On the financial front, on paper, all major News Bodies are in loss and are not making money, but some numbers do not essentially add up. Reports and data from the Broadcasting Ministry Of Indiashow a significant surge in News channels broadcasted in India; the number of newspapers and news websites is also on a constant increase. There are new platforms and mediums on New Media that serve news on a palter too. If there is a loss in the existing business logically, how is Journalism creating new avenues and jobs day in and day out? A personal observation following news in the recent past and its evolution as a business and an entity makes it almost impossible for one to believe that Indian Journalism is not making money. P Sainath—founder editor of The People’s Archive of Rural India(PARI) goes on to make interesting and insightful remarks; most News Medium that exists now is Corporate News Organizations, which he terms as ‘Talk TV’ that is designed to function as a lucrative revenue model. In his opinion, to cover News Items that traditionally mattered to the country, there needs to be extensive research, organized study, and travel- all of which 'costs' money. He remarks that to make money, ‘Talk TV’ requires only low cost, high decibel speculative cacophony. The Journalism Model existent for a decade has ignored a huge crisis that has affected masses and has instead covered what makes money. Journalism is steadily being converted as a business model that poses a threat to its very definition and existence as an entity.


History books talk extensively about Bal Gangadhar Tilak, Raja Ram Mohan Roy, and how they used the Press as a powerful medium to send messages to the masses. The British Raj had to bring in the Vernacular Press Act to subdue the Press's voice and send messages of Independence across. Payam-e-Azadi,Samachar Sudhavarashan, Doorbeen, and Sultan-ul-Akhbar are a few instrumental pillars, the Independence Movement needed the mobilization of masses to overpower the British Raj, and these are the early stories of Press in India. What Press has evolved to in the present day is a few organizations and news bodies that are constantly being accused of bias and propaganda. The same power of the Press used to unite India is now being used to create a divide. Some channels are clearly and significantly biased to certain ideologies in the country, spreading propaganda and sensationalizing news. Today's Media is tailored to catch your attention and try to push the agenda- all by essential ‘Sensationalism’. Journalism is now synonymous with Sensationalism, a word that is here to stay with Indian Media. News is being fabricated to suit the needs of making money; people are being manipulated instead of being informed. According to the point of view, the primary function of News Media in the last few years has been to polarize the masses and spread propaganda, and this has led to a politically charged India—a country in which colossal tension exists. Journalism claimed as the fourth pillar of democracy has been instrumental in facilitating the toxic environment and a fragile situation that has continuously led to disturbances and disasters in democracy.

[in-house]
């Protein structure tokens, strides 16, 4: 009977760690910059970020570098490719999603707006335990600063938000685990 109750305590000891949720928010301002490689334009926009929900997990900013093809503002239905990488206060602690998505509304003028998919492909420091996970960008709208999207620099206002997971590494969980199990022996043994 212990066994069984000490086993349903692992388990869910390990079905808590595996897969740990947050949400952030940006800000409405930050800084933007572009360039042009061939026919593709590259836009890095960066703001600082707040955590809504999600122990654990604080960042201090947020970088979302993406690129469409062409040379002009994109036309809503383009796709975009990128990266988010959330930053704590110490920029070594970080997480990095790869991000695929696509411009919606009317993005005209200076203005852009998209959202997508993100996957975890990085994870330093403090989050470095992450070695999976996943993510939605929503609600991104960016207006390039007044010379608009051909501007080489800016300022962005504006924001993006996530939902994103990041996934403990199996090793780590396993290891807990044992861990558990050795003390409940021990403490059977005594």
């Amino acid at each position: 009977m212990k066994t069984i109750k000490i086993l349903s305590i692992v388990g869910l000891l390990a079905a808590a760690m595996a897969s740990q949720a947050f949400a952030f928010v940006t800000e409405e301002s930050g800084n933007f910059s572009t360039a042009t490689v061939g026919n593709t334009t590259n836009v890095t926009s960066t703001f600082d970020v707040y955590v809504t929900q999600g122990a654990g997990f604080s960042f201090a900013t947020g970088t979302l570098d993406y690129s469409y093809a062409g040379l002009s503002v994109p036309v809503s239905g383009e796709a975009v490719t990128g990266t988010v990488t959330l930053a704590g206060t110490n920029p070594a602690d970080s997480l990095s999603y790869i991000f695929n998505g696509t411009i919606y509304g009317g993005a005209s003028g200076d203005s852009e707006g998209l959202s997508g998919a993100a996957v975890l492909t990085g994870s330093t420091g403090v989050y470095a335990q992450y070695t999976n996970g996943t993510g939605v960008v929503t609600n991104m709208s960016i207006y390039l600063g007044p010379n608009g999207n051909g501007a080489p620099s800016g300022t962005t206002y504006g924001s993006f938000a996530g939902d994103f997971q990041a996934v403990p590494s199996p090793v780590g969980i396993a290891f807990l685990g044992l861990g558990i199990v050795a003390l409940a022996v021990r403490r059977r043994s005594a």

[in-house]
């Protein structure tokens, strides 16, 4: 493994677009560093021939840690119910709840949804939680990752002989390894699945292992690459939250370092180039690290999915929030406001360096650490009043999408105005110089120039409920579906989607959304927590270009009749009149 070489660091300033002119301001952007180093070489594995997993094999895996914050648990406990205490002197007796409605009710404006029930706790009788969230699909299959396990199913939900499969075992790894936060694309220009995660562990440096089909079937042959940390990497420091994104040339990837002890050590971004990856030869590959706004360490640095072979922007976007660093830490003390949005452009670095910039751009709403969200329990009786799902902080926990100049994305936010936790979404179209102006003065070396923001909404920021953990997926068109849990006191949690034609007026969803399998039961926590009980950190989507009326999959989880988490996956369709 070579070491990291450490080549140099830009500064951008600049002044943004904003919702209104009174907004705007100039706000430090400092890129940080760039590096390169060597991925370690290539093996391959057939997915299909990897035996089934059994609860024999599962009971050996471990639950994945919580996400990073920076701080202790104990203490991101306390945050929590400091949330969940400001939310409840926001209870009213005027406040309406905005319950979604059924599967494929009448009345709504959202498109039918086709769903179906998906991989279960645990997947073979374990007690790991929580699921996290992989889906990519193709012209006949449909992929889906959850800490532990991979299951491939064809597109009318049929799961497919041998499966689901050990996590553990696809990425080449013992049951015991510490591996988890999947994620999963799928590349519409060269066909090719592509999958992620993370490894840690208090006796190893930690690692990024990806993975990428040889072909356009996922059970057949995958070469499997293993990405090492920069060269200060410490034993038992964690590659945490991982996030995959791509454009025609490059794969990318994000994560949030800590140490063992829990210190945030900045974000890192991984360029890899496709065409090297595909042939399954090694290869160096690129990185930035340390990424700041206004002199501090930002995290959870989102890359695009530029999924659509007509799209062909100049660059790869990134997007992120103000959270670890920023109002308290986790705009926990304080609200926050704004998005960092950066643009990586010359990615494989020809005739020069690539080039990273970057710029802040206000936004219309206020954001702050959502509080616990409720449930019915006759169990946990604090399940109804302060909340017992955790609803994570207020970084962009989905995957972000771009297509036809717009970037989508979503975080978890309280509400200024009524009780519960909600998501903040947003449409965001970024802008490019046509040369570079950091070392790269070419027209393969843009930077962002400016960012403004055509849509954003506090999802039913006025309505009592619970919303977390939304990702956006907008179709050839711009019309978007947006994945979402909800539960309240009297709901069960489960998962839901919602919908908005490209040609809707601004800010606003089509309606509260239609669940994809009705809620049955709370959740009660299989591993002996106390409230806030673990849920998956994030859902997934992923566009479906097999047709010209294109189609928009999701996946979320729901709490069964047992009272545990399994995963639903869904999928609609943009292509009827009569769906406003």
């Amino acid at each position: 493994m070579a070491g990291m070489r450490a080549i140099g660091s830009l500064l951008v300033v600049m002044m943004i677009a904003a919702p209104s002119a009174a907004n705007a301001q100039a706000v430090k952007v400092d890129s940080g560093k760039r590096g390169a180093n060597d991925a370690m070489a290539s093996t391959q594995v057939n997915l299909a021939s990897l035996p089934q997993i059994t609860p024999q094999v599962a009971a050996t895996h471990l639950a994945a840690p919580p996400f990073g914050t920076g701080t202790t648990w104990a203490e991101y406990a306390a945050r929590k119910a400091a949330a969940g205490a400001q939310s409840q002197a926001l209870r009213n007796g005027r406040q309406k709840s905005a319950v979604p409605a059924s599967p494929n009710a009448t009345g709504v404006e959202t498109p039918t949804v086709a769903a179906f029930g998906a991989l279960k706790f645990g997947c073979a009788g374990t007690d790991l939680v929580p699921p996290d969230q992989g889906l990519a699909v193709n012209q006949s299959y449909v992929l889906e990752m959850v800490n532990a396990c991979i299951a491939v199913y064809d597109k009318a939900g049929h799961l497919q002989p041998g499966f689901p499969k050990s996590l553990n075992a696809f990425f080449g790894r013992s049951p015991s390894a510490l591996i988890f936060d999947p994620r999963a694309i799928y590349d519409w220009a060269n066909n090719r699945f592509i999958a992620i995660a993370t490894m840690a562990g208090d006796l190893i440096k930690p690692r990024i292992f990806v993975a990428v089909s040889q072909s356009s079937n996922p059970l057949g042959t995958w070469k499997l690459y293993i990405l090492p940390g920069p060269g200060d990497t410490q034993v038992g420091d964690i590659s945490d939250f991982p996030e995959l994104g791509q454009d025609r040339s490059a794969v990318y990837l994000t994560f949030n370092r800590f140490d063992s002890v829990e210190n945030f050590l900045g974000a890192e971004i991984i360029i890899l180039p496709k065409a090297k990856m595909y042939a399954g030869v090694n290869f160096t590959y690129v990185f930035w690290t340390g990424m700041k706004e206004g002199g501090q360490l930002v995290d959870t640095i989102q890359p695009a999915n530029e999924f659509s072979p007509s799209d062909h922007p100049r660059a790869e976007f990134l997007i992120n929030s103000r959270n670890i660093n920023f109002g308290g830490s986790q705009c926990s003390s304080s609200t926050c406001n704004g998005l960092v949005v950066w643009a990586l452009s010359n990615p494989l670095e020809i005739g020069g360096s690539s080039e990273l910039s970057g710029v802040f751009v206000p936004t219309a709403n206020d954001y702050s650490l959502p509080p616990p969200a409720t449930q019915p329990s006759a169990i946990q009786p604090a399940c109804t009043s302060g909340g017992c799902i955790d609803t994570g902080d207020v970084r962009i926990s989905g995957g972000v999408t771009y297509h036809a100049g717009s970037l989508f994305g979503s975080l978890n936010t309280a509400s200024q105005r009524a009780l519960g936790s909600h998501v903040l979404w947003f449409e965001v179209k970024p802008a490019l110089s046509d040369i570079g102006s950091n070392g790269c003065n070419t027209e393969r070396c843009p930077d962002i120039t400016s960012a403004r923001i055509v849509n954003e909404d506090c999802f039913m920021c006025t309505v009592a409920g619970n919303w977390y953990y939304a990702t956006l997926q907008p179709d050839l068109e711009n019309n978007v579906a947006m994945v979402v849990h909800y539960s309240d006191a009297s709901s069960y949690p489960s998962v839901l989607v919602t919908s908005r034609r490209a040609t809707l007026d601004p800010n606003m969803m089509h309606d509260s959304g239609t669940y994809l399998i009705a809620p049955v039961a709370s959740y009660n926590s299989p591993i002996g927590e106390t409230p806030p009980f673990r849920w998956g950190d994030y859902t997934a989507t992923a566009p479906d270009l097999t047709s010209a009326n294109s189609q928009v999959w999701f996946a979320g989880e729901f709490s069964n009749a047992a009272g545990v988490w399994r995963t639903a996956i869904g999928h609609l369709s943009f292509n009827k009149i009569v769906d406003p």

In conclusion, a probable one-line solution to Journalism being destructive is for news to be facts and not opinions. The exploitation of power and influence of news needs to cease at the earliest and move towards a body that makes a country rather than breaking it. Regulation of news content is the need of the hour. All over the country, the news is being presented, but the news is meant to be reported. Journalism needs to be a voice, not noise.

(Sources- The Hindu)

Edited by- Sravanthi Neralla

7 views

Think we can do better? Write to us.

Contact Us